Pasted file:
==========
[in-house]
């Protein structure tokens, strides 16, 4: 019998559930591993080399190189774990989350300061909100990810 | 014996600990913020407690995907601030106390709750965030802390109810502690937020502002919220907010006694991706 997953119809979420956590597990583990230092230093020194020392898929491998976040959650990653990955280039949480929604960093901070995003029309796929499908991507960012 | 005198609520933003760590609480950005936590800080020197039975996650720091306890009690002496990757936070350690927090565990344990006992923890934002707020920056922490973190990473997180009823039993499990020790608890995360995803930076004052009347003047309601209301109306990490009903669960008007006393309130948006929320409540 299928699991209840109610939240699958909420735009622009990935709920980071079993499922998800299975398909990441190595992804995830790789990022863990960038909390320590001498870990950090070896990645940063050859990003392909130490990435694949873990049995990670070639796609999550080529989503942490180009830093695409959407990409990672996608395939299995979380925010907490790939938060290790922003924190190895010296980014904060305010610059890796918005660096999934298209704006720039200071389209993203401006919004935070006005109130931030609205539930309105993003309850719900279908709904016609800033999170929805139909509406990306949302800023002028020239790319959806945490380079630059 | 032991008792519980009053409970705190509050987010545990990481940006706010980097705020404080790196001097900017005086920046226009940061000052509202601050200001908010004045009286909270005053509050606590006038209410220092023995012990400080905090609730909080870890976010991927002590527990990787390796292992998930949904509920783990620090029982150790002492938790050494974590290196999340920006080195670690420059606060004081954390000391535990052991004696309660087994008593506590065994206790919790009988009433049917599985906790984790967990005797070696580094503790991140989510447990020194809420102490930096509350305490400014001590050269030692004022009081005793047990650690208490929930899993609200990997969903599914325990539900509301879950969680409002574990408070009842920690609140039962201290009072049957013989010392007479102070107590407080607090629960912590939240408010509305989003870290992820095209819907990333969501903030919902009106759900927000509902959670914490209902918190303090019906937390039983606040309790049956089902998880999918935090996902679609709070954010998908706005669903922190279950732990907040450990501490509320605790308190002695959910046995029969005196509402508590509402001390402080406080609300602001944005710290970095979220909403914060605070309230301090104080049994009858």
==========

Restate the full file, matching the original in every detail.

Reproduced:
[in-house]
């Protein structure tokens, strides 16, 4: 019998559930591993080399190189774990989350300061909100990810 | 014996600990913020407690995907601030106390709750965030802390109810502690937020502002919220907010006694991706 997953119809979420956590597990583990230092230093020194020392898929491998976040959650990653990955280039949480929604960093901070995003029309796929499908991507960012 | 005198609520933003760590609480950005936590800080020197039975996650720091306890009690002496990757936070350690927090565990344990006992923890934002707020920056922490973190990473997180009823039993499990020790608890995360995803930076004052009347003047309601209301109306990490009903669960008007006393309130948006929320409540 299928699991209840109610939240699958909420735009622009990935709920980071079993499922998800299975398909990441190595992804995830790789990022863990960038909390320590001498870990950090070896990645940063050859990003392909130490990435694949873990049995990670070639796609999550080529989503942490180009830093695409959407990409990672996608395939299995979380925010907490790939938060290790922003924190190895010296980014904060305010610059890796918005660096999934298209704006720039200071389209993203401006919004935070006005109130931030609205539930309105993003309850719900279908709904016609800033999170929805139909509406990306949302800023002028020239790319959806945490380079630059 | 032991008792519980009053409970705190509050987010545990990481940006706010980097705020404080790196001097900017005086920046226009940061000052509202601050200001908010004045009286909270005053509050606590006038209410220092023995012990400080905090609730909080870890976010991927002590527990990787390796292992998930949904509920783990620090029982150790002492938790050494974590290196999340920006080195670690420059606060004081954390000391535990052991004696309660087994008593506590065994206790919790009988009433049917599985906790984790967990005797070696580094503790991140989510447990020194809420102490930096509350305490400014001590050269030692004022009081005793047990650690208490929930899993609200990997969903599914325990539900509301879950969680409002574990408070009842920690609140039962201290009072049957013989010392007479102070107590407080607090629960912590939240408010509305989003870290992820095209819907990333969501903030919902009106759900927000509902959670914490209902918190303090019906937390039983606040309790049956089902998880999918935090996902679609709070954010998908706005669903922190279950732990907040450990501490509320605790308190002695959910046995029969005196509402508590509402001390402080406080609300602001944005710290970095979220909403914060605070309230301090104080049994009858």